This is an essential starting point for making a coherent and conscious choice of the financial risks they intend to bear. Intermediaries have an obligation to track the financial profile of each saver to whom they provide investment services. This presupposes an exchange information-information between customer and intermediary on the investment objectives of the customer himself, on his risk appetite, economic and financial situation, on the identified or desired time horizon of reference and other, that is, on all the elements that constitute the client's subjective "background."
On this point, it should be mentioned that it is not enough for a saver to acquire information on the characteristics of the investment product; a typical saver is not able to elaborate and understand them correctly. Often, the non-competent saver acts on the basis of suggestions (past returns, word of mouth, advice from friends and relatives, etc.), that is, based on emotional reactions. A classic example of the "psychological trap" in the investment decision phase financial is made up of the different impacts they can have on the saver different representations of the same information. This is called framing effect (literally, "classification"); the methods of presenting information (graphic format, emphasis on positive or negative aspects, etc.) can guide the perceptions of the reader's risk and influence their decisions.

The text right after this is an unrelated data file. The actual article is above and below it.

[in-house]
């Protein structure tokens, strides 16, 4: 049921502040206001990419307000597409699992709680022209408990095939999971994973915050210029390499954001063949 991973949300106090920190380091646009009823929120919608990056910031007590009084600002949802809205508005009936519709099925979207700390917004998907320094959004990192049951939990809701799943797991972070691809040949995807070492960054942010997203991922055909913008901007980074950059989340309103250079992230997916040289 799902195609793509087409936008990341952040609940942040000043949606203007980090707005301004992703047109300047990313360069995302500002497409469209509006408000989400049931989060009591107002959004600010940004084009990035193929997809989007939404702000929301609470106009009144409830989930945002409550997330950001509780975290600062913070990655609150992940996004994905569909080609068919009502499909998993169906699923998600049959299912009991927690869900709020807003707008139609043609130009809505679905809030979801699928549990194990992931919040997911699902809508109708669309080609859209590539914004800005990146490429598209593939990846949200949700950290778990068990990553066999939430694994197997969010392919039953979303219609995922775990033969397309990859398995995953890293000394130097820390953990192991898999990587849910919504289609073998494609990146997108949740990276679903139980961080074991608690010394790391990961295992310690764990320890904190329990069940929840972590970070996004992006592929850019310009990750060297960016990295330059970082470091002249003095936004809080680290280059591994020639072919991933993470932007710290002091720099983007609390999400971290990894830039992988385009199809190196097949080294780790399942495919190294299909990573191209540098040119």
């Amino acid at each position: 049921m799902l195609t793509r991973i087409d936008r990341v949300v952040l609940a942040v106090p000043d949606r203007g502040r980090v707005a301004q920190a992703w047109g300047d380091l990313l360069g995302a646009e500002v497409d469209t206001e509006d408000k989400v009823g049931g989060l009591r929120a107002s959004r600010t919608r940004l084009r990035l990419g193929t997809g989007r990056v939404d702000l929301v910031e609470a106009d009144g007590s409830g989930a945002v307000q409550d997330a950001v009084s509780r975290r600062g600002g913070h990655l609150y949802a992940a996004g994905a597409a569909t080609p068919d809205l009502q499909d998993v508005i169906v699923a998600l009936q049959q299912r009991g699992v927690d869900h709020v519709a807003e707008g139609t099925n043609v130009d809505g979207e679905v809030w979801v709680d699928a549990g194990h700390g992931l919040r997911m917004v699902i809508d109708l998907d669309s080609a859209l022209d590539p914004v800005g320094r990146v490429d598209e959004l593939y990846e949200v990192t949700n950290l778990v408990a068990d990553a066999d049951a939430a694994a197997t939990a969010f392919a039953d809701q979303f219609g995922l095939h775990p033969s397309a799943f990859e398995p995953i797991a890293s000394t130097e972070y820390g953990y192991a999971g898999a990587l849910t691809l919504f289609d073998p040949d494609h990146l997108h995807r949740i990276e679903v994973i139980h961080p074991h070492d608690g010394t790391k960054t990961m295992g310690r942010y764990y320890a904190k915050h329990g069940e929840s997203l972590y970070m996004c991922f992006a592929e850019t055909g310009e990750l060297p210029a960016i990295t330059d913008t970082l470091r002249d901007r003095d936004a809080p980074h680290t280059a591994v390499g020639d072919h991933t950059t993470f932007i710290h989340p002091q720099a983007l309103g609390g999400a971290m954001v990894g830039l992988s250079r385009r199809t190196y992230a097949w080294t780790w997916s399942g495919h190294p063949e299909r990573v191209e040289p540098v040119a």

The lack of awareness in terms of personal needs, psychological attitudes, risks, opportunities, rules and technical instruments in economic and financial matters, is a harbinger of inducing the saver to be erroneous and harmful decisions or, for other reasons towards, to make him subject-weak in the relationship with incorrect intermediaries.
In an orderly way of making decisions, the saver must request prior information on the type of investment, on the characteristics of risk/return, on the immediate and expected periodic costs, on the conditions of liquidity of the financial product in the case of first divestment of any expiry, and on the existence of any contractual provision events or conditions that can "alter" the monetary value of the product itself. Exploratory questions to ask the intermediary can be the following: